INDIANAPOLIS — Tighter security imposed at the Indianapolis 500 after the Boston Marathon bombings caused bottlenecks Sunday that angered hundreds of fans who stood in line for up to two hours to enter the speedway and said some security officials largely abandoned their checks as the green flag was waved.
Massive crowds swelled outside the Indianapolis Motor Speedway entrances as security guards clad in yellow shirts set out to check every ice cooler to make sure it met new size limits and wasn't carrying any contraband. Sheriff's deputies stood nearby in case things got out of hand.
Fans whose coolers violated the size limits were told to lug them back to their cars, in some cases parked several blocks away in makeshift lots that charged as much as $75. Others who had tickets saw reports of lines lasting up to two hours and opted to stay home.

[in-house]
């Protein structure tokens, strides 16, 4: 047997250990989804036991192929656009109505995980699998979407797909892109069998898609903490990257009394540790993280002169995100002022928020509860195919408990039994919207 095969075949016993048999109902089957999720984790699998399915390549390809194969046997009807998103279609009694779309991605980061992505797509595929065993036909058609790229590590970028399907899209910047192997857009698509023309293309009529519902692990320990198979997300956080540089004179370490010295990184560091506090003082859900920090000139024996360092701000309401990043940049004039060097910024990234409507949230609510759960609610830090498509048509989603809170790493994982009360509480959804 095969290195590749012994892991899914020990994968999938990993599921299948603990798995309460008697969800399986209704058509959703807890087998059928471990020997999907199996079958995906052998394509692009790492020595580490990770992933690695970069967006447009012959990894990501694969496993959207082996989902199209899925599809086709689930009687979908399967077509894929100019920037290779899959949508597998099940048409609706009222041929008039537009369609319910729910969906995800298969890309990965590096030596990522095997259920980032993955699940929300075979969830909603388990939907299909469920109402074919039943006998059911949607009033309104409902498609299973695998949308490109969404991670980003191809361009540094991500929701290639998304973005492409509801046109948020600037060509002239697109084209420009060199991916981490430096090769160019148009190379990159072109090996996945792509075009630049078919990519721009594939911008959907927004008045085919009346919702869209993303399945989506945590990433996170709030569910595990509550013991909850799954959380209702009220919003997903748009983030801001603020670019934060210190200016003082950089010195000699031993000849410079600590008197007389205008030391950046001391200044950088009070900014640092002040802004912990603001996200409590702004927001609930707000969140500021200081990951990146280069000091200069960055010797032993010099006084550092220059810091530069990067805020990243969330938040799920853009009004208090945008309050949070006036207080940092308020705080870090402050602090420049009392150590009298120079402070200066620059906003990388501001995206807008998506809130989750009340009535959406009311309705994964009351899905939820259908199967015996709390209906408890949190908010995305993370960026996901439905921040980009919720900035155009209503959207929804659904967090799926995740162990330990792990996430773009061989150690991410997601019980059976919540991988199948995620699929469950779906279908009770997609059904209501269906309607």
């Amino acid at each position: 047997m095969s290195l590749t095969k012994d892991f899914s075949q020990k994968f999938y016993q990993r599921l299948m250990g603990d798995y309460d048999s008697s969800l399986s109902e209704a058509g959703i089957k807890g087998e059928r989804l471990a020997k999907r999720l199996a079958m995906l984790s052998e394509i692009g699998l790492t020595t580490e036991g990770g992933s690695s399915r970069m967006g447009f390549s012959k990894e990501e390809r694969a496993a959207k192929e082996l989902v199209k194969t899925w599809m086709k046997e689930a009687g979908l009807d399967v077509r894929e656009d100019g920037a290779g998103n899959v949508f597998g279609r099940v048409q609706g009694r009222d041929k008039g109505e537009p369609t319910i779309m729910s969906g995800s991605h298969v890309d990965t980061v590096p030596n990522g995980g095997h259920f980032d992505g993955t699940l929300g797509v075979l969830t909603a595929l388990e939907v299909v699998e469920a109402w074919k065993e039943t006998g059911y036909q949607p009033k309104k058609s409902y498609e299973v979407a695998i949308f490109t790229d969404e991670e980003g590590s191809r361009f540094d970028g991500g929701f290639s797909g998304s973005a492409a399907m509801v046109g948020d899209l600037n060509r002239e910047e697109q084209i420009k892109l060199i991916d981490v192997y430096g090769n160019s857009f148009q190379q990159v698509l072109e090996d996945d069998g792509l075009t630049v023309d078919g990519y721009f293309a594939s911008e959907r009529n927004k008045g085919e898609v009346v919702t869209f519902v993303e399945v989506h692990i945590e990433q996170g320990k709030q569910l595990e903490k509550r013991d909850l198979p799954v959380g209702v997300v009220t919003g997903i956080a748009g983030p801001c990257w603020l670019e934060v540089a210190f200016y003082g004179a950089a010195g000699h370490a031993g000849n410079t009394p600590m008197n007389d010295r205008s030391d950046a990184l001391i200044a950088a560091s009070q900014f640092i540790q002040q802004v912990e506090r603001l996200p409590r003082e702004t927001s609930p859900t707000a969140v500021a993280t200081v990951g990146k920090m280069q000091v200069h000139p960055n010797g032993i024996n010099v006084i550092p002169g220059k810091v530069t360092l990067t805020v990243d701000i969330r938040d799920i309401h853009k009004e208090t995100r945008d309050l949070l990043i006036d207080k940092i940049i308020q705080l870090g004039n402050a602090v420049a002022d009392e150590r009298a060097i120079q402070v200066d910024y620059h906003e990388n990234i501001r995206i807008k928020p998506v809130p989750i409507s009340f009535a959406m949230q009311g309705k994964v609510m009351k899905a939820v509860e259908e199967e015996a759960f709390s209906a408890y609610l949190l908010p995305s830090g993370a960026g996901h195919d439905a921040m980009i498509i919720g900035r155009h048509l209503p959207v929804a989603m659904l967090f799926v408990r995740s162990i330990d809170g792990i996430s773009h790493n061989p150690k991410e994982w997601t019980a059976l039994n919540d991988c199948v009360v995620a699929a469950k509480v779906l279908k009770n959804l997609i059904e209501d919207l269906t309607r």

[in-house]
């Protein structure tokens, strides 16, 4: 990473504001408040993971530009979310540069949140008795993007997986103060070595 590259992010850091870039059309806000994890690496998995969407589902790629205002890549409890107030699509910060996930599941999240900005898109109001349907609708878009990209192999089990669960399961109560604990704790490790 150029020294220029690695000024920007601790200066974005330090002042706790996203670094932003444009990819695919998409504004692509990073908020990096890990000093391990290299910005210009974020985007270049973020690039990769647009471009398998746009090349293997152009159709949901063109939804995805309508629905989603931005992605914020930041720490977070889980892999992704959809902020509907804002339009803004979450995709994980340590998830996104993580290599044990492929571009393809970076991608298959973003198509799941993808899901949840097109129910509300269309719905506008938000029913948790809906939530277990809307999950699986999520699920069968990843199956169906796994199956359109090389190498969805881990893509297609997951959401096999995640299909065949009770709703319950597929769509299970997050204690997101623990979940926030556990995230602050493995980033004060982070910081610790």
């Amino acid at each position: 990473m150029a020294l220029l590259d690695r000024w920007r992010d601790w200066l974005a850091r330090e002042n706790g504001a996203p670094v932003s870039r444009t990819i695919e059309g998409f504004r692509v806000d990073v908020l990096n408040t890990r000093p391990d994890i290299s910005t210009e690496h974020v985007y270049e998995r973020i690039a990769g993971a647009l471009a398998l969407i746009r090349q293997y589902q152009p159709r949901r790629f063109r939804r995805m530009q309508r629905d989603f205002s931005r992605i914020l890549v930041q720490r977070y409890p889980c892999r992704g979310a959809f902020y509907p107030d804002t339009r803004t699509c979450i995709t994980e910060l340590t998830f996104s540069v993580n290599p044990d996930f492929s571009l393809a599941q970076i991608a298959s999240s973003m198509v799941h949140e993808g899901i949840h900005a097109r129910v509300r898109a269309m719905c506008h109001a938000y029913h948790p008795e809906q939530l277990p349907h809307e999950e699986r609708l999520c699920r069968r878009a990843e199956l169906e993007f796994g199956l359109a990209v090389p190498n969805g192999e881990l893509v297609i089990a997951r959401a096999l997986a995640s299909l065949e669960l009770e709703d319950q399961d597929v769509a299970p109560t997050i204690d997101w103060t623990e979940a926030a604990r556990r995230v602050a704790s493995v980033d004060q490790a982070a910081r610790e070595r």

"People were getting short," said Speedway resident Richard Kappel, who waited an hour to enter the track.
Indiana State Police Sgt. Rich Myers blamed the bottleneck on late-arriving fans and said there were more security workers on duty to check coolers than in the past. But speedway spokesman Doug Boles acknowledged that the new security provisions, which also included closure of a key route into the track, affected fans' waits.
"I do think the root cause of that was that we were elevating our cooler restricions," Boles said.
Boles said security guards were told to stop stubbing tickets to speed things up and to use their own judgment regarding coolers as loud boos arose from the hundreds of fans still outside when the race started.
"At the very end, they kind of opened up the floodgates," said John Bumstead of Logansport, Ind.
Boles said track officials would review this year's crowd control to find ways to improve it next year without sacrificing security.